Spencer Fawcett rates his 5 most disappointing games of the year.
Every year, we experience both good and the bad offerings from the video game industry. None of the following games are broken or, at the very least, not enjoyable to play. Play just ended up feeling hollow. “Something” was missing from these five games - crucial game design and creative decisionmaking seemed lacking. Ultimately, execution on the following games fell short of reaching the greatness that they were expected to achieve.
#5 – The Order: 1886
In February, no one knew what to expect from The Order: 1886. It was billed as a cinematic experience and had the graphical fidelity to back it up with a letterbox presentation to boot. Unfortunately, the steampunk third-person shooter, set in Victorian London, never amounted to much past that. Forced walking and stealth segments that upset the pace of the game, combined with a short 5-6 hour campaign length with little replay value, dragged this game onto this list.
The potential this game had to become another new high-profile intellectual property (IP) on Sony’s first party roster was staggering. The world and time period of 19th Century London, with characters like Nikola Tesla helping knights of the round table, held such promise. The level of detail in the characters was impressive and stood out in a market of high-budget AAA games. Yet everything fell flat under boring and mediocre combat mechanics. The Order’s boss encounters were nothing but QuickTime events (Press X to not die); sucking the tension and fun out of any encounters with foes more powerful than you.
Unfortunately, The Order: 1886 was the tip of the iceberg for 2015.
#4 – Metal Gear Solid V: The Phantom Pain
Konami/Hideo Kojima behind the scenes politics aside, The Phantom Pain was easily the weakest entry in the Metal Gear franchise. Set after the events of Metal Gear Solid: Peace Walker and last year’s $40 “Ground Zeroes” prologue, the player once again takes control as Big Boss – series “villain” and antagonist. After the events of “Ground Zeroes,” Big Boss must reclaim what he lost, which included his base, his arm and his reputation. The game’s first act is an exciting romp through Afghanistan and Africa with Big Boss meeting old and new friends to help him on 50 story and 100+ side missions. The first time you get to choose your mission approach gives the player agency, but it wears thin.
Will you sneak your way inside a base? Or will you snipe every guard from afar to avoid detection all together? Maybe you decide to C-4 a jeep and drive it into a guard tower. You’ll soon have your favorite approaches and the game won’t have you deviate from them. It will, however, force you to wait for an obnoxious amount of time to get better equipment – approx. 30 minutes for small items and 60+ minutes for larger equipment.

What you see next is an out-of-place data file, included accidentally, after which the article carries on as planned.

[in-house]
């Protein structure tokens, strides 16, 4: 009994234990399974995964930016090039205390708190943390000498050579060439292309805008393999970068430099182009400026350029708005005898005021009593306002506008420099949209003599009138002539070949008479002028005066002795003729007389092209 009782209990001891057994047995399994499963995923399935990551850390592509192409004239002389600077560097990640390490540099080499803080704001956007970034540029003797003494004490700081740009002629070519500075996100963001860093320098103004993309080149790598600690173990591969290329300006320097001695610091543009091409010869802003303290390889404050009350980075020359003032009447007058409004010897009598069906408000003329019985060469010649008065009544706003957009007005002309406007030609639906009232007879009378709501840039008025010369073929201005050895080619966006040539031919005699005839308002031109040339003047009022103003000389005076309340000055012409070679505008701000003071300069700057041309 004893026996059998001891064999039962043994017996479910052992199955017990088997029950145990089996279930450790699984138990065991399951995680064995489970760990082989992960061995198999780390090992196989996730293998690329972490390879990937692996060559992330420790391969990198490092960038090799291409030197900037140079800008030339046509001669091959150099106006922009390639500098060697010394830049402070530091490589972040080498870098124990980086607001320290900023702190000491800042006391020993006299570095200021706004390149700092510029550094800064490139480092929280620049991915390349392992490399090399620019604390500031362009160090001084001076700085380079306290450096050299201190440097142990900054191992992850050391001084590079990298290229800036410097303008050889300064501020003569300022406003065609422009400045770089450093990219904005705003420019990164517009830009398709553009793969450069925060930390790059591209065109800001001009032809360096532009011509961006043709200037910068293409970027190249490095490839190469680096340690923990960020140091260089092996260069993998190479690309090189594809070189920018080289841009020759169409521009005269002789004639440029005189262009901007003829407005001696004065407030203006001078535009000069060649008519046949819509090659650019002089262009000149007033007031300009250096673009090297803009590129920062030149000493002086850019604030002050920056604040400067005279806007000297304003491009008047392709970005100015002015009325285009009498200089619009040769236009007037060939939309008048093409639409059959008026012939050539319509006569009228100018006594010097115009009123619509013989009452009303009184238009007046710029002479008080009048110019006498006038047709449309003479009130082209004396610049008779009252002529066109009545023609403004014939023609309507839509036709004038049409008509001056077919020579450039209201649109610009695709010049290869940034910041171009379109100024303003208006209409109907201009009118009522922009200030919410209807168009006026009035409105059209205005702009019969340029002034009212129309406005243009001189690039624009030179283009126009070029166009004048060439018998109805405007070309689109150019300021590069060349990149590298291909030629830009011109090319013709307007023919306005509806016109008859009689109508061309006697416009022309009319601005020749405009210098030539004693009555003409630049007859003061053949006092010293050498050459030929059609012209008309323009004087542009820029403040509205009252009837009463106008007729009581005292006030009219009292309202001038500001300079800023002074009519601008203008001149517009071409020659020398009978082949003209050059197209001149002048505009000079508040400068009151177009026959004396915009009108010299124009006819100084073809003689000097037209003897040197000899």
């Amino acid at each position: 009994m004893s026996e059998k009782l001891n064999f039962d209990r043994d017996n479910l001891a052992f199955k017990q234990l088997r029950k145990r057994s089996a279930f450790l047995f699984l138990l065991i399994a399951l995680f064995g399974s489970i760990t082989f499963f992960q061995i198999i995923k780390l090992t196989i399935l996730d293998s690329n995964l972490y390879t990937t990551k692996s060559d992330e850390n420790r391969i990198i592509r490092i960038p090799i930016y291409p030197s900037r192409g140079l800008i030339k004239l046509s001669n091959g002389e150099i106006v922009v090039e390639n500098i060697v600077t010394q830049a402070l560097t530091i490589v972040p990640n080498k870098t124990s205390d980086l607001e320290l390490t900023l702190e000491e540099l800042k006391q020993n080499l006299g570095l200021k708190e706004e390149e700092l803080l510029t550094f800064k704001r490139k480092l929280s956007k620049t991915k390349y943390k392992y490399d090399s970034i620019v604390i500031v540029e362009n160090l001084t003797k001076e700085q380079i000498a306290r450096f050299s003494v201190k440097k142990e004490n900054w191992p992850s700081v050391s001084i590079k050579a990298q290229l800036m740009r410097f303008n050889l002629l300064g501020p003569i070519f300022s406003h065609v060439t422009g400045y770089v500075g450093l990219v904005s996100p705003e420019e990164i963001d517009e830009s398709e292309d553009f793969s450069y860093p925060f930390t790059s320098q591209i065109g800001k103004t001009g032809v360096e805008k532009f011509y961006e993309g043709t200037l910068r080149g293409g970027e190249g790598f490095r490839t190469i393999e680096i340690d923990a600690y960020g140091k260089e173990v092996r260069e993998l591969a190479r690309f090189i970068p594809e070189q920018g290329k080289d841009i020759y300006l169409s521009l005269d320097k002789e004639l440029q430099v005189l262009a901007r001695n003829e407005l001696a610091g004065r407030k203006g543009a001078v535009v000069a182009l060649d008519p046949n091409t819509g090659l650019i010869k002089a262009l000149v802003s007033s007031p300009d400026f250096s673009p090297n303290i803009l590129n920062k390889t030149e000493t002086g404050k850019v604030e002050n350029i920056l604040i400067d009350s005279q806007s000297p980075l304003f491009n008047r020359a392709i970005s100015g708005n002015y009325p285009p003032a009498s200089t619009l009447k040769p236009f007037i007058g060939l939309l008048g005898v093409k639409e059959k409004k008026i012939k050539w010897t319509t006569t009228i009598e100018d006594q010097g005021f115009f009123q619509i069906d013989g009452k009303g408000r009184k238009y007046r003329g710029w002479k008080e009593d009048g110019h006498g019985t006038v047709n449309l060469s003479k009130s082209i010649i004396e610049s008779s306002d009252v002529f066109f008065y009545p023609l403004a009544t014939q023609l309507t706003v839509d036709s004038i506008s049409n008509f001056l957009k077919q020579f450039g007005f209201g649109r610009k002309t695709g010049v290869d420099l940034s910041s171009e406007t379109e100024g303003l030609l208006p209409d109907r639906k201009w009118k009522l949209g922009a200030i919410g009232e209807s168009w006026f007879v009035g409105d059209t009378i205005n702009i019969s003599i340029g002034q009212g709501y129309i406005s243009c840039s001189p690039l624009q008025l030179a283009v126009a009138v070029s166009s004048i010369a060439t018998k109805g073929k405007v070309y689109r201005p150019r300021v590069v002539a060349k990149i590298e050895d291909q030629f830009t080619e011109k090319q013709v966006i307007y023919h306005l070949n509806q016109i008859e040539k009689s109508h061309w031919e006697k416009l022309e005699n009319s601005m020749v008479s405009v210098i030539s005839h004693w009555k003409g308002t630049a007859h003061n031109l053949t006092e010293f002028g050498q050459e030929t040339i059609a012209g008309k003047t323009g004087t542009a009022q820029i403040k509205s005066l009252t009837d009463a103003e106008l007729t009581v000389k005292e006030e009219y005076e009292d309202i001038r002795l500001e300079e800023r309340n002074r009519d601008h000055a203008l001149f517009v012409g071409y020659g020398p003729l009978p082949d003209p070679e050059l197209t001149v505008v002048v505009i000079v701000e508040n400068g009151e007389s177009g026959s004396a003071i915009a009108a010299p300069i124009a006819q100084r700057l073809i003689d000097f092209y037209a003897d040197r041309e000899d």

Unfortunately, once you cross that threshold into the second act of Metal Gear Solid V, the game becomes an absolute bore. You will quickly realize there’s nothing to interact with besides guard checkpoints and larger, more intricate bases. Plot points are raised and lazily connected to Metal Gear Solid 1 with no meat to chew on or nor new revelations to speak of in the series lore. “New” missions in Act 2 are mostly pre-existing ones with artificial difficulty such as not getting detected once or not getting shot – they just don’t excite as much as Act 1. The boss battles in MGSV also disappoint. Only one of the “boss fights” challenged me and it was mostly solved by trial and error to see how many rockets I could fire before I could die. My knowledge of the game was not being tested. My patience was.
#3 – Just Cause 3
Much like Metal Gear Solid V: The Phantom Pain, Just Cause 3 focused on gameplay but spent little time on world building or story to engage the player. As Rico Rodriguez, you are tasked with liberating the fictional land of Medici from a dictator because…he’s a bad man? From the story, that’s what I came to understand of the stakes and the tension, or lack thereof. But who needs a compelling narrative when you have so many exploding canisters to shoot at or helicopters to dive out of. When you begin to realize just how little Just Cause 3 has to offer as an open world game, you’ll slowly run out of steam when you have to take out yet another base with the same artificial check boxes for the umpteenth time.